I remember the 1960 obscenity trial very clearly. My mother bought a copy of the book of the moment and carried it about in a brown paper bag so that we wouldn’t know she’d got it. Do parents still underestimate their children’s awareness so naively, I wonder? Of course I knew where she kept it and gleefully read it then – and understood very little of it except for gasping in amazement at seeing in print, words I’d hitherto heard only in the playground from boys showing off.
I’ve read it several times since but never before with the warm enjoyment and empathy I felt this time. When I reached the final page I actually sighed with regret. “Connie, I shall miss you” I thought. “You too, Oliver”. My old paperback copy, incidentally, fell apart when I took if off the shelf so I had to buy a new one for this re-read.
Lady Chatterley’s Lover was DH Lawrence’s last novel. He published it in privately in Florence in 1928 and it sold well so that for the last couple of years of his life he had a bit of the financial security he’d almost never known before. By then he was already sexually impotent owing to the tuberculosis which killed him in 1930, aged 46, and his volatile, highly sexed wife, Freda had long sought her pleasures elsewhere. So although little seems to have been made of this, I reckon personal experience probably informed his depiction of Clifford Chatterley, paralysed by a war injury.
The plot is simple. Connie, Lady Chatterley, falls in love with her husband’s gamekeeper, becomes pregnant and eventually plans a future with him once they have both divorced. Lawrence – unlike rigidly moralistic Tolstoy whose Anna (Anna Karenina, 1878) has to die under the famous train because she is an adultress – allows his pair a hopeful ending.
The sex is as explicit as anything written since – and that, obviously, was the issue. When Penguin Books published it in paperback in 1960 they knew there would be a trial but they also knew that for someone as respected as Lawrence they could line up some big names for the defence: John Mortimer and Rebecca West, for instance, along with clergy, academics etc and win the case, thereby clearing the way for freedom of expression in other books. And that is exactly what happened.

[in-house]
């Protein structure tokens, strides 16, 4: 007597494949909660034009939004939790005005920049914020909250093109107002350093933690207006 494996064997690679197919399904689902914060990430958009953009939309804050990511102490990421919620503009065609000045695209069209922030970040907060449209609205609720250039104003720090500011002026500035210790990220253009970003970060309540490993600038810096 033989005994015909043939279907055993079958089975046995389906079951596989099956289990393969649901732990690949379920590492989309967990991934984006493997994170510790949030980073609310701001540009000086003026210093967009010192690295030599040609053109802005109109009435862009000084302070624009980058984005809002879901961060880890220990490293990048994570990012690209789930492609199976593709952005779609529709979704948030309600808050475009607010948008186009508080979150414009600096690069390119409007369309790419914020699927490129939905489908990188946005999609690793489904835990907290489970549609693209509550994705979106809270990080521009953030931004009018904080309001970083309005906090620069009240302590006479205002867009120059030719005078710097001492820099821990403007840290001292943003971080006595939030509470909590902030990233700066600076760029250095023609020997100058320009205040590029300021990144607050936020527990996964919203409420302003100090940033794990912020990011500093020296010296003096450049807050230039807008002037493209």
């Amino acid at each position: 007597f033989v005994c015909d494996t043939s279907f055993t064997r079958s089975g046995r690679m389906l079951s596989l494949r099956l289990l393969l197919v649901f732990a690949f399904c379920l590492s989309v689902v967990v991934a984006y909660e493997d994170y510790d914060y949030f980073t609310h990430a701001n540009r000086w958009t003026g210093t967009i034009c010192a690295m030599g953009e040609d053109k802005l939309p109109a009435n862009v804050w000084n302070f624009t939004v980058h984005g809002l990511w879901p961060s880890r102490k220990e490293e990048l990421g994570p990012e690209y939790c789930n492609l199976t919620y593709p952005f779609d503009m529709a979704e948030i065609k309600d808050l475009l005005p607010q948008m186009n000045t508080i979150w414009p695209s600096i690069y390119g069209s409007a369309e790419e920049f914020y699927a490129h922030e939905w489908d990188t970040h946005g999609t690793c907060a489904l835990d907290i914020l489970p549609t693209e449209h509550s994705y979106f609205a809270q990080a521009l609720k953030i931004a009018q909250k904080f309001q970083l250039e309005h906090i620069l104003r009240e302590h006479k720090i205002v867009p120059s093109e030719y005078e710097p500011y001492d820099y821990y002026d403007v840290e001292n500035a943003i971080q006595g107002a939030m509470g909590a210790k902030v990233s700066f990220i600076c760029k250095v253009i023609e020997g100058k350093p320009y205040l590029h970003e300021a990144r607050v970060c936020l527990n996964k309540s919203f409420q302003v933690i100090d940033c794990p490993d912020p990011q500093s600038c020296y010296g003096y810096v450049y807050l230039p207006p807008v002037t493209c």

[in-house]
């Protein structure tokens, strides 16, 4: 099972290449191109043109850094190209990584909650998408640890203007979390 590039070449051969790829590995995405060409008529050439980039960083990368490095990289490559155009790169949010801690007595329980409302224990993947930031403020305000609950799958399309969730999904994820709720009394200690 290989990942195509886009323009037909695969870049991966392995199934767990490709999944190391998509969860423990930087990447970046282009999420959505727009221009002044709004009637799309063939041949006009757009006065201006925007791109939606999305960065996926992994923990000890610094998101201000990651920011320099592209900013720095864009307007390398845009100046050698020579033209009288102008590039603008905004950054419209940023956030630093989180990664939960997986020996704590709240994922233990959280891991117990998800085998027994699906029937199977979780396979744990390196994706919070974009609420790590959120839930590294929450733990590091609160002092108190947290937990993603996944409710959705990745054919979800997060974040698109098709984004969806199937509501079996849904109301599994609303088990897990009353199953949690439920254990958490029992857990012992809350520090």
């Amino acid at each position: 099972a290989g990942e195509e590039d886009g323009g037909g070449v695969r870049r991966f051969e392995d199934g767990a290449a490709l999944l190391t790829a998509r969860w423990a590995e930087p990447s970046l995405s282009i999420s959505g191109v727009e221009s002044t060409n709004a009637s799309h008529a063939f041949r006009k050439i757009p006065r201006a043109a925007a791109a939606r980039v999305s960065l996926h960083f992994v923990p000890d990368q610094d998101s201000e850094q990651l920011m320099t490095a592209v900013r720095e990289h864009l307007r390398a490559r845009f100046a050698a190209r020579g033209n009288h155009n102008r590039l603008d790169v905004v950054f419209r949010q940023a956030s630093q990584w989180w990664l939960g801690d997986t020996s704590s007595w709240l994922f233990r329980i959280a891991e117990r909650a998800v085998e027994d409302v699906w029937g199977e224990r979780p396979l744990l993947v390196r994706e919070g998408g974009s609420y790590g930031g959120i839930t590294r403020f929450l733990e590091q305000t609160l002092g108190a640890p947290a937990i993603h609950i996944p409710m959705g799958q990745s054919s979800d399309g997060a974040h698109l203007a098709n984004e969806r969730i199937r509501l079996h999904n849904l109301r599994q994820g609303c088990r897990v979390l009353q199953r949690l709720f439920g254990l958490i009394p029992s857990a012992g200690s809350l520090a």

It is actually a book of great lyrical beauty and truth. It’s worth reading for page 144 alone – the most accurate description of female orgasm I have ever read. Goodness knows how Lawrence knew. (Needless to say I didn’t notice this when I first toiled, in a very juvenile way, through the novel everyone was talking about.) Mellors falls in love with Connie and she with him because they’re equals and they’re honest with each other about sex and their feelings, both physical and emotional, and I really like that. Mellors eschews what he calls “false sugaries”. I’d remembered that he speaks to her, at intimate moments in broad Derby “caressive dialect.” I had forgotten that he is actually a drop-out, a grammar school boy, who’d been commissioned during the war and normally uses received pronunciation. Connie’s sister, Hilda, who is very cross about the affair tells Mellors that his dialect use is “affected.”
It’s easy to scoff at Lawrence’s lexical tics. Once you’ve noticed his prediliction for “loins” and “thighs” it becomes a minor irritant but for the most part he writes beautifully: “But Clifford’s voice went on, clapping and gurgling with unusual sounds” we’re told as he reads Racine to his wife. Or: “To Connie, everything in her world and life seemed worn out and her dissatisfaction was older than the hills”.
DH Lawrence is currently out of fashion. He shouldn’t be.